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Severin Announces Box Set of Twisty, Sexy Thrillers

When most people think of the giallo, the Italian thriller sub-genre, they think of high body counts and knife-wielding, black-clad killers. Dario Argento popularized this type in 1970 with his debut The Bird with the Crystal Plumage. But that was by no means the first-ever giallo; the kind produced prior to Argento had a very different tone and tactic. Murder? Sure, there was murder. But these earlier gialli focused much more on seduction, creeping paranoia, and multiple double-crosses.

Umberto Lenzi is perhaps the king of this variety. His four-film run with American actress Carroll Baker is the focus of a slick-looking new Blu-ray from Severin Films.

The movies in this box set are truly some of the best and most influential in the giallo genre. Lenzi and Baker began their collaboration with 1969’s Orgasmo. Baker plays the wealthy American widow who moves into an Italian villa with the help of her lawyer. Once settled, she meets a mysterious handsome stranger (Lou Castel) and they begin an affair. Not long after, his sister (Colette Descombes) arrives. Except maybe she’s not his sister; maybe she’s his lover and they have other things in mind for the poor, fragile millionaire.

The luscious and startling Lenzi-Baker giallo collection box set from Severin Films.

Severin Films

Orgasmo is a twisty, nightmarish film in which we’re never certain who is out to get whom. We’re not even sure if any of it is really happening like we think. The success of Orgasmo led to more, often very similar movies for Lenzi and Baker. So Sweet…So Perverse the same year finds Baker in more of the aggressor role, teaming up with (or double crossing) the emotionally unstable Erika Blanc. A Quiet Place to Kill from 1970 has Baker as a race car driver whose new boyfriend (Jean Sorel) convinces her to help kill his wife. And the final collaboration, Knife of Ice, has Baker as a mute woman stalked by a serial killer.

Funny story: Orgasmo is the European title; U.S. distributors had to re-title it because Orgasmo is so scandalous. They chose the title Paranoia, a fitting name. However, later Lenzi decided to make a movie actually called Paranoia, and obviously the U.S. couldn’t have two movies from director Umberto Lenzi and starring Carroll Baker called Paranoia, so that second movie got the U.S. re-title A Quiet Place to Kill. Thankfully, Severin isn’t calling either of these movies Paranoia in the box set.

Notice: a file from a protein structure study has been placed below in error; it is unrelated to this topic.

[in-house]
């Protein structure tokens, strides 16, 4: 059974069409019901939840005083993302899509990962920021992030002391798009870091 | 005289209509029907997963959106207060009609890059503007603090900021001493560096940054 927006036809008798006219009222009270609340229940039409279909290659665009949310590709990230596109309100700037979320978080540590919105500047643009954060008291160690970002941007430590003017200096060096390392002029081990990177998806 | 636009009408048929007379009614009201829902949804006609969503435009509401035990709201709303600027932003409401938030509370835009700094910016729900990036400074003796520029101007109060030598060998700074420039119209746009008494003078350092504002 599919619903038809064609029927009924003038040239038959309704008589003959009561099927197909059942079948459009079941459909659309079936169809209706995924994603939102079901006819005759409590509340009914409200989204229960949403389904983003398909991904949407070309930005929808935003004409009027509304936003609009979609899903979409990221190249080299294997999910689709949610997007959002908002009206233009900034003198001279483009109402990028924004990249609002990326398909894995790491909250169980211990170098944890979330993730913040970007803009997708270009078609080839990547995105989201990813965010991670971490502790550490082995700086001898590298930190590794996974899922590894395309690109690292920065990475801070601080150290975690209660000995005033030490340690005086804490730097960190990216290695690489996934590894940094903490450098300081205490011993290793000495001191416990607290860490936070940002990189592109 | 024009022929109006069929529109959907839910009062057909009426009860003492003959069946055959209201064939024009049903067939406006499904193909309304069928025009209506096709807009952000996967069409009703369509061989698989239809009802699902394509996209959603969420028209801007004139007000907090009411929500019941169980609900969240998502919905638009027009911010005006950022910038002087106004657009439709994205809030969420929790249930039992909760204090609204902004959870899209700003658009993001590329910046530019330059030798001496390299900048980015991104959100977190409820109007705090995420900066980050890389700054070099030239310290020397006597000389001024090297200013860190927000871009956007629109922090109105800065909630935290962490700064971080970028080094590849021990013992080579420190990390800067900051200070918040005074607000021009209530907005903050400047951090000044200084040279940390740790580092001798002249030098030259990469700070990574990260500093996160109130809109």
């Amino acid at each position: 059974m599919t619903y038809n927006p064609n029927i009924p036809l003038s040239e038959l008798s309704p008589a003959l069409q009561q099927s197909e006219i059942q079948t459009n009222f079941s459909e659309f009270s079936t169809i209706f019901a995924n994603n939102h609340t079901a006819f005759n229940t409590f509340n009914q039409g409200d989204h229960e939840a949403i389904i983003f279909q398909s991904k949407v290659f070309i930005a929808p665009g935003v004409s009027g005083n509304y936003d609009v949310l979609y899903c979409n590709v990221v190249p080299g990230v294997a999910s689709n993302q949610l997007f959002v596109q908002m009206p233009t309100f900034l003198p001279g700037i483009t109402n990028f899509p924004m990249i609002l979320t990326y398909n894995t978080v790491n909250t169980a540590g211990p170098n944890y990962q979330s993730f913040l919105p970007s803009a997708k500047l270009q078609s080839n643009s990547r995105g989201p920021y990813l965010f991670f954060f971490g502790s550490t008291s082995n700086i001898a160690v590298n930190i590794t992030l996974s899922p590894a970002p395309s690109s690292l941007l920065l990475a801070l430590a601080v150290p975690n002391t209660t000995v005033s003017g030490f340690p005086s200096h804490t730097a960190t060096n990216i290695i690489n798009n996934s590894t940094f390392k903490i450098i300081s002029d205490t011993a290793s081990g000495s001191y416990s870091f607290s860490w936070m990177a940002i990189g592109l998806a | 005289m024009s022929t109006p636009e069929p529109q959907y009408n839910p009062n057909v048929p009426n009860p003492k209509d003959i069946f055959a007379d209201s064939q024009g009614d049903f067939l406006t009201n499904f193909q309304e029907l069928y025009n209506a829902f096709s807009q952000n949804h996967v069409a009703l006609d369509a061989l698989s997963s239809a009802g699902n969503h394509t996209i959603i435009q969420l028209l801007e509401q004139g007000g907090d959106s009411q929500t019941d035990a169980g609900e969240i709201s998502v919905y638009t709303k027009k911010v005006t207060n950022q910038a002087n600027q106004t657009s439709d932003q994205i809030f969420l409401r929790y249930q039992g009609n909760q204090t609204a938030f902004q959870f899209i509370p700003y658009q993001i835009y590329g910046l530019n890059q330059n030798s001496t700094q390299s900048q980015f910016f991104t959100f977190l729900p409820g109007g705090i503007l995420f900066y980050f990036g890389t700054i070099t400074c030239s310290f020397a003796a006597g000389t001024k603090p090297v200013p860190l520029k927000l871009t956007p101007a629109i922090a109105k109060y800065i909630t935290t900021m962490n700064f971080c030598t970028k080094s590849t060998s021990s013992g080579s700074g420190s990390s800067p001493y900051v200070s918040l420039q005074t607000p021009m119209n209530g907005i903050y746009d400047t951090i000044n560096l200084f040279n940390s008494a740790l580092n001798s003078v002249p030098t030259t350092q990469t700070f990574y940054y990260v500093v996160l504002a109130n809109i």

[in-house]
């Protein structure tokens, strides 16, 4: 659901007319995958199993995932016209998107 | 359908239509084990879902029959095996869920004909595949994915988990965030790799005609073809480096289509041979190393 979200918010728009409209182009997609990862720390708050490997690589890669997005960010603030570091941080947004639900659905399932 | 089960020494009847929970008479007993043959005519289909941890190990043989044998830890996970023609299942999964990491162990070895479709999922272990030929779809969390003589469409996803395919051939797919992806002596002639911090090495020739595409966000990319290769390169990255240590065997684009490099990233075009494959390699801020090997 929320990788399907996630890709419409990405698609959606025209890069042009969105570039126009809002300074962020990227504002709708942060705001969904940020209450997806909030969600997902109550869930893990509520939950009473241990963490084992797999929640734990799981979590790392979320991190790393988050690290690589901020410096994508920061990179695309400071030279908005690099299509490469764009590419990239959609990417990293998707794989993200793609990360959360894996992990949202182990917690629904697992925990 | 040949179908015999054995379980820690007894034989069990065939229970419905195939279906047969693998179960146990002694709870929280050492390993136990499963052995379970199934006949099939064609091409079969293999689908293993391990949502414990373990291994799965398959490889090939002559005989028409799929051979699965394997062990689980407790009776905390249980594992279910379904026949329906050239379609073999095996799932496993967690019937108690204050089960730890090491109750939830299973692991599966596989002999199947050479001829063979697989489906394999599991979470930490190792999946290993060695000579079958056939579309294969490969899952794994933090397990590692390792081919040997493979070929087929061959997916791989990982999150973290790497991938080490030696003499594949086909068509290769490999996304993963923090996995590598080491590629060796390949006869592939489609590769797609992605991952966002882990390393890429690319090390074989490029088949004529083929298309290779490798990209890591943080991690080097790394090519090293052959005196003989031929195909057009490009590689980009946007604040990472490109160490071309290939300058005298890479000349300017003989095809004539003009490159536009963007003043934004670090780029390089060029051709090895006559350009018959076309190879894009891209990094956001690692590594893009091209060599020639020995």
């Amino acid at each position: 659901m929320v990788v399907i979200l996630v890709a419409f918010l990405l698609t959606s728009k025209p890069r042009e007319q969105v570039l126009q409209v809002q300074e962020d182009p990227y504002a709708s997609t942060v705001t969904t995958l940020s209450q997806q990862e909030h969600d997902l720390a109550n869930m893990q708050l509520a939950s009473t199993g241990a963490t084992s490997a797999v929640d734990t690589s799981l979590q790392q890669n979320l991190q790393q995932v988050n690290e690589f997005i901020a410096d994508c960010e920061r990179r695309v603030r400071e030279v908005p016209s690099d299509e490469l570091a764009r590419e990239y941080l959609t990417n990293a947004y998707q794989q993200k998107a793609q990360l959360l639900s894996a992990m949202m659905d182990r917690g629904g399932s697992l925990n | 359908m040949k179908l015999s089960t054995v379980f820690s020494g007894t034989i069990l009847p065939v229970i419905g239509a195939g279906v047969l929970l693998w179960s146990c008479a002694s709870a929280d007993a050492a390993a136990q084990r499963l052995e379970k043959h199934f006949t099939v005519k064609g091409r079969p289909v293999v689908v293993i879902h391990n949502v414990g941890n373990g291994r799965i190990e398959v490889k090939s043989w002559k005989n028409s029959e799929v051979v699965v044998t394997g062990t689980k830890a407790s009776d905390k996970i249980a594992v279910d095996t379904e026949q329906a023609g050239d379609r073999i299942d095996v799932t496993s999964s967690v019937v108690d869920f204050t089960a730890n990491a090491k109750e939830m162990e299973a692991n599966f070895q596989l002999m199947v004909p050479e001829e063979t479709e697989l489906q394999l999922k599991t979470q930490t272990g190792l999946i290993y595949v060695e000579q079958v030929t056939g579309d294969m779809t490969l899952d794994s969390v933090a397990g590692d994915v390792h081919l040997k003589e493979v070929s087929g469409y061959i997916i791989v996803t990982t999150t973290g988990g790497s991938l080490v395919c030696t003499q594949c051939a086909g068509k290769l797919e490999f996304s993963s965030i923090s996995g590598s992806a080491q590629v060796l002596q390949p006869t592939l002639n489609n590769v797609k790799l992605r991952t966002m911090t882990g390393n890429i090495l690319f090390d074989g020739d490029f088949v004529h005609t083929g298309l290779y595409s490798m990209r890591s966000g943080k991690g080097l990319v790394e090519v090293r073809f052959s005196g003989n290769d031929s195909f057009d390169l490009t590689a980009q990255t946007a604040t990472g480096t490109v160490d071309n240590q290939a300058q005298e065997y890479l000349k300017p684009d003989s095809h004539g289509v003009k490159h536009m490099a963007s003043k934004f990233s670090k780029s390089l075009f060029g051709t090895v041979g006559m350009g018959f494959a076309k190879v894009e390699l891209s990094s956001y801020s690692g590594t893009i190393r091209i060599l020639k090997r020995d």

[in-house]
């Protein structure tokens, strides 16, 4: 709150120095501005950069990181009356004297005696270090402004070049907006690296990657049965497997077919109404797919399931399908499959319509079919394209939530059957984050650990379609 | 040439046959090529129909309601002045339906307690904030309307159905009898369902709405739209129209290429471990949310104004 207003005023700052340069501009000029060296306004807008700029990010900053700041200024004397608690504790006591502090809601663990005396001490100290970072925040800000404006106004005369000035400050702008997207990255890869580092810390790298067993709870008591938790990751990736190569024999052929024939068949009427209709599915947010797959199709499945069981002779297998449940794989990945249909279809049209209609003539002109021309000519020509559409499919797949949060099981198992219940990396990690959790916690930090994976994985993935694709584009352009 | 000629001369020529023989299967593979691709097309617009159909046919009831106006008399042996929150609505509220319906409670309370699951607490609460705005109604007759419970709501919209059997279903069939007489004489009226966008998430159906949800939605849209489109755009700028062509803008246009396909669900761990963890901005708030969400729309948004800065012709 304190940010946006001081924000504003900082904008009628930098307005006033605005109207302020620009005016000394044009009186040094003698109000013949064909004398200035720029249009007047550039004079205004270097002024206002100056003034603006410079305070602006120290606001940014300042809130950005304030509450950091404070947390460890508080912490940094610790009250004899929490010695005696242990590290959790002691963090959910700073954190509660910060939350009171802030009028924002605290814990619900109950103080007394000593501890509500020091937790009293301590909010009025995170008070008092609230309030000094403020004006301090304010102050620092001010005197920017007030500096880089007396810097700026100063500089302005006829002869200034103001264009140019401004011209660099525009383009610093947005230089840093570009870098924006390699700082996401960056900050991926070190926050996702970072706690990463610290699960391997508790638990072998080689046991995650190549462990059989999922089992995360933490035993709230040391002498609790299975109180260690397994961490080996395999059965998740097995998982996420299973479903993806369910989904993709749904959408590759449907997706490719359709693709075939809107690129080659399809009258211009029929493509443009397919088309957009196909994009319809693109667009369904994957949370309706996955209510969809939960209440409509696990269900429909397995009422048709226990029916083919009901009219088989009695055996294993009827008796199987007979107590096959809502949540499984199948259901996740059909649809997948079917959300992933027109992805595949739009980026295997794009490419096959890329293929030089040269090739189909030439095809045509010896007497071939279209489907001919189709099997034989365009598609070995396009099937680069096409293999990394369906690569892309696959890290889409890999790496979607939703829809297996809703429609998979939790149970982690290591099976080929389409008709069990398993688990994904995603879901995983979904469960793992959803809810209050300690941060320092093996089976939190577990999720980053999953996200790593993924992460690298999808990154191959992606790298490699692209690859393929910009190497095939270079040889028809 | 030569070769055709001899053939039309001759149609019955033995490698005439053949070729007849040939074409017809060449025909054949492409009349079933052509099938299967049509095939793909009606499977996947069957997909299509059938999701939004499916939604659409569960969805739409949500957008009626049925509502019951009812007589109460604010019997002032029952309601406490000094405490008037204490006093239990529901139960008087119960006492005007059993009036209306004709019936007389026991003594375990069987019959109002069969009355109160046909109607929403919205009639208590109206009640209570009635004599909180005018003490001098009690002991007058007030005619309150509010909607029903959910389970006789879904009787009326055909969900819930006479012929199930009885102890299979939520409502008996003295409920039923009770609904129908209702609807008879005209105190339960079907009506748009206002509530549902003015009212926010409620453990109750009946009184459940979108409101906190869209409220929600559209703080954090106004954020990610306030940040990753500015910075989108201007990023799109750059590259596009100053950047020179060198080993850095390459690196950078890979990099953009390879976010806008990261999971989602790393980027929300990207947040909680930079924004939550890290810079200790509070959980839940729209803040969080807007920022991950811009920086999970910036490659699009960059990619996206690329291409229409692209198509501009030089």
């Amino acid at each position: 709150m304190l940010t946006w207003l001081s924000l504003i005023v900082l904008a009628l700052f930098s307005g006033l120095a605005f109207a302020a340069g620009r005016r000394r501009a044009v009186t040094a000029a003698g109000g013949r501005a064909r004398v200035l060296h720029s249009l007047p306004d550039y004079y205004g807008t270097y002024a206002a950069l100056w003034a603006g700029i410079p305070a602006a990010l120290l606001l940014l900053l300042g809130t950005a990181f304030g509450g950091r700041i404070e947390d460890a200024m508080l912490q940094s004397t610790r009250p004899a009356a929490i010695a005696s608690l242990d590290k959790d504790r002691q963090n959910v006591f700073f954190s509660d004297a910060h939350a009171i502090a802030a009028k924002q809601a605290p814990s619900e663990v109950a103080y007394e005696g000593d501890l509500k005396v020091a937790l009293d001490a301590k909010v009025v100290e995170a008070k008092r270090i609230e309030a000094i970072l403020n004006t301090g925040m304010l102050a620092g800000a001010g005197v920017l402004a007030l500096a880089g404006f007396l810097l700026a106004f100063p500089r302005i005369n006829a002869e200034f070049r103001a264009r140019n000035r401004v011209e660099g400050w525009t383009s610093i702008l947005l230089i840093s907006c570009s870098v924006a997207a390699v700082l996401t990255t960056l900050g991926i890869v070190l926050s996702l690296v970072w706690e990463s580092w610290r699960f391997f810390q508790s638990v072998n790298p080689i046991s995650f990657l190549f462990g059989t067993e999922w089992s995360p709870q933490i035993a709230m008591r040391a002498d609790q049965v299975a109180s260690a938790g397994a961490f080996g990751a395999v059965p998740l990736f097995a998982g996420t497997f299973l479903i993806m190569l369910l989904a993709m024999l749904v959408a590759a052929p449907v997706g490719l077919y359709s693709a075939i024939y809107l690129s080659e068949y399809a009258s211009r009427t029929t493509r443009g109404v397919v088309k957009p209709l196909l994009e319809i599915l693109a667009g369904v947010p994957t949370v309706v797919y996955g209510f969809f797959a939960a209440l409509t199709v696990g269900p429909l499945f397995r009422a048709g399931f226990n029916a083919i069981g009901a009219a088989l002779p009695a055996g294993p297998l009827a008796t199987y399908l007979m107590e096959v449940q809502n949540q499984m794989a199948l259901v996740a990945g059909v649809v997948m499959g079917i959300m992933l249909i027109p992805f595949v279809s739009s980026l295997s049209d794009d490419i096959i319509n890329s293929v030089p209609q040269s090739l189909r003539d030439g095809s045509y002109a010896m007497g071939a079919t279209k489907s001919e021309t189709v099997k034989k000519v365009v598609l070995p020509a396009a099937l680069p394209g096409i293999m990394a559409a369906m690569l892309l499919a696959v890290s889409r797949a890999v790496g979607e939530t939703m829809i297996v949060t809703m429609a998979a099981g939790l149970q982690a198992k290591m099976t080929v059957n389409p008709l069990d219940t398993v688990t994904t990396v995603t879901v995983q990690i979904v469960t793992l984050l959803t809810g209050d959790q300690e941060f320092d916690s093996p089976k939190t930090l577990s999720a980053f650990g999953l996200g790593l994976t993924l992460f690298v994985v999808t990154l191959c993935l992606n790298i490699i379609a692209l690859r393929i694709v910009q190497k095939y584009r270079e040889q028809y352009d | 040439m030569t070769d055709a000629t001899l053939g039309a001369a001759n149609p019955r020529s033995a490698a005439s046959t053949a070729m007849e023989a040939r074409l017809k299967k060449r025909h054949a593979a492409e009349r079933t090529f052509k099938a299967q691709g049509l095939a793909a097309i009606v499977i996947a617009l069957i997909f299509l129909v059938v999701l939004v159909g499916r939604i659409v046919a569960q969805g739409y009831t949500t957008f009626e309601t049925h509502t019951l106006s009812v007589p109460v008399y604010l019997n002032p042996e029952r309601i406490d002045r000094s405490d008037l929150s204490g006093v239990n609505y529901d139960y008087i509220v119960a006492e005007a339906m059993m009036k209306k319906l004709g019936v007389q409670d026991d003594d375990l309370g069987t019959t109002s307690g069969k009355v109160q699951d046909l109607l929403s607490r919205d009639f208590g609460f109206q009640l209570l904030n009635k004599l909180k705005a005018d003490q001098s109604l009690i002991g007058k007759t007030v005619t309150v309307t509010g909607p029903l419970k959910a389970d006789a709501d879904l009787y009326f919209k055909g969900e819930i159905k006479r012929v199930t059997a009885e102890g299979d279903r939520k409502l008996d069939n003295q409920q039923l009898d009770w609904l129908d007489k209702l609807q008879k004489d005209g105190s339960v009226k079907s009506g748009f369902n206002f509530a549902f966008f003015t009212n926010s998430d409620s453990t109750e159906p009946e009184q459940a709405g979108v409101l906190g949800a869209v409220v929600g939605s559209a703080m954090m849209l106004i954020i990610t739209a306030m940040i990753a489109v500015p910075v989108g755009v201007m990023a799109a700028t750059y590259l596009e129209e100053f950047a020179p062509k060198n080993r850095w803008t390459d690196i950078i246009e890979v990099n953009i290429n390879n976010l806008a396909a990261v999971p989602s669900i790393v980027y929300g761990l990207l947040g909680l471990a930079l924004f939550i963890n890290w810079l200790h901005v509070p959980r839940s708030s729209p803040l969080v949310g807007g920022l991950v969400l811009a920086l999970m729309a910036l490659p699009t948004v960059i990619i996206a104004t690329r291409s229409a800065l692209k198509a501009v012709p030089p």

A Quiet Place to Kill has never before seen a Blu-ray release in North America; the other three have never been on Blu-ray at all. So even just for the films themselves, Severin is giving us a real gift. But the company is very good about packing their releases with extra features. The first three films feature audio commentaries by some of the luminaries of Euro Cult scholarship; Alexandra Heller-Nicholas provides the track for the European cut of Orgasmo with Troy Howarth and Nathaniel Thompson on the U.S. cut. So Sweet…So Perverse has a track from author Kat Ellinger and A Quiet Place to Kill has one from author Samm Deighan (both favorite commentators of mine).

Other extras include interviews with Lenzi, who sadly passed away in 2017, screenwriter Ernesto Gastaldi, and author Stephen Thrower. The set also includes two full audio CDs of soundtrack music. You can hear in the trailer above just how sumptuous and funky the scores for all of these movies are.

The four films Lenzi made with Baker represent some of the best in either of their filmographies. Lenzi directed many gialli including later entries like Seven Blood-Stained Orchids and Spasmo; gritty crime-action fare like Almost Human and The Tough Ones; and exceedingly schlocky faves like Cannibal Ferox and Nightmare City. But the director could be nuanced and chilling in addition to salacious. These films are clear evidence; clearly Carroll Baker had quite an impact.

The Complete Lenzi/Baker Giallo Collection set will hit retailers on June 30.

Featured Image: Severin

Kyle Anderson is the Senior Editor for Nerdist. You can find his film and TV reviews here. Follow him on Twitter!